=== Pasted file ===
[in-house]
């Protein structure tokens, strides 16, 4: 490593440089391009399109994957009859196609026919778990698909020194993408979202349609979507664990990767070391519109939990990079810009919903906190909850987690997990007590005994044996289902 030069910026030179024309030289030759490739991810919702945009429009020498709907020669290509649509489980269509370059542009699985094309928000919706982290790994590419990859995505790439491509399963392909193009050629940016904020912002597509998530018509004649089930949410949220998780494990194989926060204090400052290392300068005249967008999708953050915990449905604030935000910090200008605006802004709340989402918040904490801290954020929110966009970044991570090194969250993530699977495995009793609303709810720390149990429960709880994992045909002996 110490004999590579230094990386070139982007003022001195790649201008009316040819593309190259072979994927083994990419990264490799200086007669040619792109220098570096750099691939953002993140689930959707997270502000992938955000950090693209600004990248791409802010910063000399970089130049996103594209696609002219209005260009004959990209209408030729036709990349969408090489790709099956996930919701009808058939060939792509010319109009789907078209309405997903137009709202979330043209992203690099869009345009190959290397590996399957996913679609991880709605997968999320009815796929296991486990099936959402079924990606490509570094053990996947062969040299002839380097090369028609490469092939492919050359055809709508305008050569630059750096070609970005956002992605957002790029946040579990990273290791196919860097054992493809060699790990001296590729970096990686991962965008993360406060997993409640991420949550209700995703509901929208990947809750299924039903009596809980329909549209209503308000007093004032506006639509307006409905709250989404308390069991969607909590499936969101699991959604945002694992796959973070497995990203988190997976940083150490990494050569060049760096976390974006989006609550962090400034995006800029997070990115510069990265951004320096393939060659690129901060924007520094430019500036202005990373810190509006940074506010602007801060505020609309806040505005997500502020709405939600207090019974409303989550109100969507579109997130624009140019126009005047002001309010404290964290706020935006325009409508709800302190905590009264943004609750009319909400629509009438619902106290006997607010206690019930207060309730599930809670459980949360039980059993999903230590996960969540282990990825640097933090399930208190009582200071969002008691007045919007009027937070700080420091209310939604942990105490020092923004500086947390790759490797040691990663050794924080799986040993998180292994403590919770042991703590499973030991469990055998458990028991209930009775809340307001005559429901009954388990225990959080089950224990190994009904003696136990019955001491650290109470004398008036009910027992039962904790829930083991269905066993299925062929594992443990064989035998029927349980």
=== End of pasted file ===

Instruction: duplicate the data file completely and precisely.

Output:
[in-house]
């Protein structure tokens, strides 16, 4: 490593440089391009399109994957009859196609026919778990698909020194993408979202349609979507664990990767070391519109939990990079810009919903906190909850987690997990007590005994044996289902 030069910026030179024309030289030759490739991810919702945009429009020498709907020669290509649509489980269509370059542009699985094309928000919706982290790994590419990859995505790439491509399963392909193009050629940016904020912002597509998530018509004649089930949410949220998780494990194989926060204090400052290392300068005249967008999708953050915990449905604030935000910090200008605006802004709340989402918040904490801290954020929110966009970044991570090194969250993530699977495995009793609303709810720390149990429960709880994992045909002996 110490004999590579230094990386070139982007003022001195790649201008009316040819593309190259072979994927083994990419990264490799200086007669040619792109220098570096750099691939953002993140689930959707997270502000992938955000950090693209600004990248791409802010910063000399970089130049996103594209696609002219209005260009004959990209209408030729036709990349969408090489790709099956996930919701009808058939060939792509010319109009789907078209309405997903137009709202979330043209992203690099869009345009190959290397590996399957996913679609991880709605997968999320009815796929296991486990099936959402079924990606490509570094053990996947062969040299002839380097090369028609490469092939492919050359055809709508305008050569630059750096070609970005956002992605957002790029946040579990990273290791196919860097054992493809060699790990001296590729970096990686991962965008993360406060997993409640991420949550209700995703509901929208990947809750299924039903009596809980329909549209209503308000007093004032506006639509307006409905709250989404308390069991969607909590499936969101699991959604945002694992796959973070497995990203988190997976940083150490990494050569060049760096976390974006989006609550962090400034995006800029997070990115510069990265951004320096393939060659690129901060924007520094430019500036202005990373810190509006940074506010602007801060505020609309806040505005997500502020709405939600207090019974409303989550109100969507579109997130624009140019126009005047002001309010404290964290706020935006325009409508709800302190905590009264943004609750009319909400629509009438619902106290006997607010206690019930207060309730599930809670459980949360039980059993999903230590996960969540282990990825640097933090399930208190009582200071969002008691007045919007009027937070700080420091209310939604942990105490020092923004500086947390790759490797040691990663050794924080799986040993998180292994403590919770042991703590499973030991469990055998458990028991209930009775809340307001005559429901009954388990225990959080089950224990190994009904003696136990019955001491650290109470004398008036009910027992039962904790829930083991269905066993299925062929594992443990064989035998029927349980």